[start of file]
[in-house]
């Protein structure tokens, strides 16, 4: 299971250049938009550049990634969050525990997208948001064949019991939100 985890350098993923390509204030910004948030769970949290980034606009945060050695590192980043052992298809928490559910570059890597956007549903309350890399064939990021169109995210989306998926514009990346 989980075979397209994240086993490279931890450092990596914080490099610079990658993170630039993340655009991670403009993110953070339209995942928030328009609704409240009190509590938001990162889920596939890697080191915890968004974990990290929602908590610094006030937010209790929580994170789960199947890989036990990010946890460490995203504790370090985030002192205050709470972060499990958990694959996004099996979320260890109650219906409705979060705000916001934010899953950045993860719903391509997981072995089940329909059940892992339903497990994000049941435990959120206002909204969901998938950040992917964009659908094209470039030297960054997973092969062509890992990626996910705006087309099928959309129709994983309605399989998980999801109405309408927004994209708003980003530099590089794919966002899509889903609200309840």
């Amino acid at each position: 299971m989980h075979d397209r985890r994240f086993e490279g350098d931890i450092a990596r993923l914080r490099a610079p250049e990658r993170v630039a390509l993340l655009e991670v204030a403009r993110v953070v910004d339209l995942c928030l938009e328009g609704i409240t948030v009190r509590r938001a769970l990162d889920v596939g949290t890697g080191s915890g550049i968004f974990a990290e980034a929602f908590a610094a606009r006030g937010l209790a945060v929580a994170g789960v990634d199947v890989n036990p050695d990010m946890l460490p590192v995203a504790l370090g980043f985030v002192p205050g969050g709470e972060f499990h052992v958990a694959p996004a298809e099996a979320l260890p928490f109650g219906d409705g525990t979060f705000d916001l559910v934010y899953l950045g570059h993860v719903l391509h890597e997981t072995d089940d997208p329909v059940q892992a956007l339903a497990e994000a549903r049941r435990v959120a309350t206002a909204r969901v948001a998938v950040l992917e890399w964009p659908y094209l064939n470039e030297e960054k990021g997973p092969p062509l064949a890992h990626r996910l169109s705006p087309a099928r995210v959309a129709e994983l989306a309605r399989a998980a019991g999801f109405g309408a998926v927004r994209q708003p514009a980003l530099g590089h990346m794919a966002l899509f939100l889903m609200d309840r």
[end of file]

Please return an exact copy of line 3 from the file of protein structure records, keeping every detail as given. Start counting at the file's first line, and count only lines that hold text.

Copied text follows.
């Amino acid at each position: 299971m989980h075979d397209r985890r994240f086993e490279g350098d931890i450092a990596r993923l914080r490099a610079p250049e990658r993170v630039a390509l993340l655009e991670v204030a403009r993110v953070v910004d339209l995942c928030l938009e328009g609704i409240t948030v009190r509590r938001a769970l990162d889920v596939g949290t890697g080191s915890g550049i968004f974990a990290e980034a929602f908590a610094a606009r006030g937010l209790a945060v929580a994170g789960v990634d199947v890989n036990p050695d990010m946890l460490p590192v995203a504790l370090g980043f985030v002192p205050g969050g709470e972060f499990h052992v958990a694959p996004a298809e099996a979320l260890p928490f109650g219906d409705g525990t979060f705000d916001l559910v934010y899953l950045g570059h993860v719903l391509h890597e997981t072995d089940d997208p329909v059940q892992a956007l339903a497990e994000a549903r049941r435990v959120a309350t206002a909204r969901v948001a998938v950040l992917e890399w964009p659908y094209l064939n470039e030297e960054k990021g997973p092969p062509l064949a890992h990626r996910l169109s705006p087309a099928r995210v959309a129709e994983l989306a309605r399989a998980a019991g999801f109405g309408a998926v927004r994209q708003p514009a980003l530099g590089h990346m794919a966002l899509f939100l889903m609200d309840r």